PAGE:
Sunday, February 15, 2015

Everything I Never Told You (Review by AmberBug)

Everything I Never Told You
Celeste Ng
4.5 / 5

Published 2014

First Sentences
"Lydia is dead. But they don't know this yet."

Publisher's Description:

A haunting debut novel about a mixed-race family living in 1970s Ohio and the tragedy that will either be their undoing or their salvation.

Lydia is dead. But they don’t know this yet . . . So begins the story of this exquisite debut novel, about a Chinese American family living in 1970s small-town Ohio. Lydia is the favorite child of Marilyn and James Lee; their middle daughter, a girl who inherited her mother’s bright blue eyes and her father’s jet-black hair. Her parents are determined that Lydia will fulfill the dreams they were unable to pursue—in Marilyn’s case that her daughter become a doctor rather than a homemaker, in James’s case that Lydia be popular at school, a girl with a busy social life and the center of every party.

When Lydia’s body is found in the local lake, the delicate balancing act that has been keeping the Lee family together tumbles into chaos, forcing them to confront the long-kept secrets that have been slowly pulling them apart. James, consumed by guilt, sets out on a reckless path that may destroy his marriage. Marilyn, devastated and vengeful, is determined to find a responsible party, no matter what the cost. Lydia’s older brother, Nathan, is certain that the neighborhood bad boy Jack is somehow involved. But it’s the youngest of the family—Hannah—who observes far more than anyone realizes and who may be the only one who knows the truth about what happened.

A profoundly moving story of family, history, and the meaning of home, Everything I Never Told You is both a gripping page-turner and a sensitive family portrait, exploring the divisions between cultures and the rifts within a family, and uncovering the ways in which mothers and daughters, fathers and sons, and husbands and wives struggle, all their lives, to understand one another.

Dear Reader,

I was pleasantly surprised how much i liked this book. It wasn't on my radar at all but Arianna and her sister Bethany gave it such high reviews, I had to jump on the bandwagon (Check our what Arianna thought). It helped that this book was selected for the short list of the Tournament of Books this year AND was a free audiobook from Ford. I usually don't like to audiobook literary fiction, I don't like to miss a word and I know that when listening that tends to happen sometimes. However, this was a pleasant book to listen to, not sure exactly what made it so effortless, the narrator maybe?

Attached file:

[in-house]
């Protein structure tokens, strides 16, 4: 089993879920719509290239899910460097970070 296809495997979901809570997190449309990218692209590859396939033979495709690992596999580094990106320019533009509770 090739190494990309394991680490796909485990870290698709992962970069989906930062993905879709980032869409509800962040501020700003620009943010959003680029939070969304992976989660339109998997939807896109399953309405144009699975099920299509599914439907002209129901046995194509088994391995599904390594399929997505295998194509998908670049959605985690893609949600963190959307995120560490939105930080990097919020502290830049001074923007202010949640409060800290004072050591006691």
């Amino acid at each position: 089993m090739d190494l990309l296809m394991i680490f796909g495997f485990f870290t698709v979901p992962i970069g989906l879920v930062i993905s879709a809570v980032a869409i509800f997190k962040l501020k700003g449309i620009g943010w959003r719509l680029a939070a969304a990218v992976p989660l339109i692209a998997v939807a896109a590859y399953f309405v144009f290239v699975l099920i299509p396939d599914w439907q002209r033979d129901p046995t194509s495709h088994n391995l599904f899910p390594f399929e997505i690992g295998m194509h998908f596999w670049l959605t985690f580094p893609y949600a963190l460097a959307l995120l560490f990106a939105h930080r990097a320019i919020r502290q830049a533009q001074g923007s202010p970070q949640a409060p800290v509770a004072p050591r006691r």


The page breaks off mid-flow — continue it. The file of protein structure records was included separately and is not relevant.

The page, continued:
EINTY is beautifully written, the characters develop in deep and profound ways and the Author keeps you glued to the page right to the end. There was quite a bit of thoughtful topics brought about a fairly normal story of family struggle. The story starts with a tragedy and goes back and forth from past recollections and memories to how the family copes with that tragedy. The interesting thing is that the story isn't really about the missing daughter, that is more background noise. I liked how the Author tossed in a plot device (missing girl) but didn't focus on that as much as the family dynamic and the character development, this gave a little bit of mystery with a fantastic human touch.

This might have been a five star favorite of mine but I'm not sure how memorable this will be for me. As touched as I was about the struggle the family had to go through and the tug and pull of the sibling love/hate, I didn't connect personally. I enjoyed getting that glimpse into a mixed racial family daily struggle, especially in that time period, but I wasn't too impressed with the cliche love affair the professor/father was having with his student assistant, I rolled my eyes but continued reading since everything else fit so nicely.

EINTY is bold and beautiful but also dirty, we get to see the inner thoughts of each character and the truth behind it is startling but understandable. I was completely enraptured by the mother, who pushes her daughter to do what she had always wanted, which I guess could be prevalent in many mother/daughter relationships. If I had to compare this family to one thing, it would be an avalanche. The family standing on many loose rocks, a few trips over those rocks and everything starts to crumble. The mother leaving, the affair, the hardships of being mixed race, lydia wanting to please her mother so much that she sacrifices her own childhood - worried her mother will leave again. Truly heartbreaking. I would read/listen to this with the knowledge that this might bring a little rain cloud to follow you around, maybe even suggest carrying around some tissues and a puppy?! Yeah, a puppy.

Happy Reading,

Everything I Never Told You

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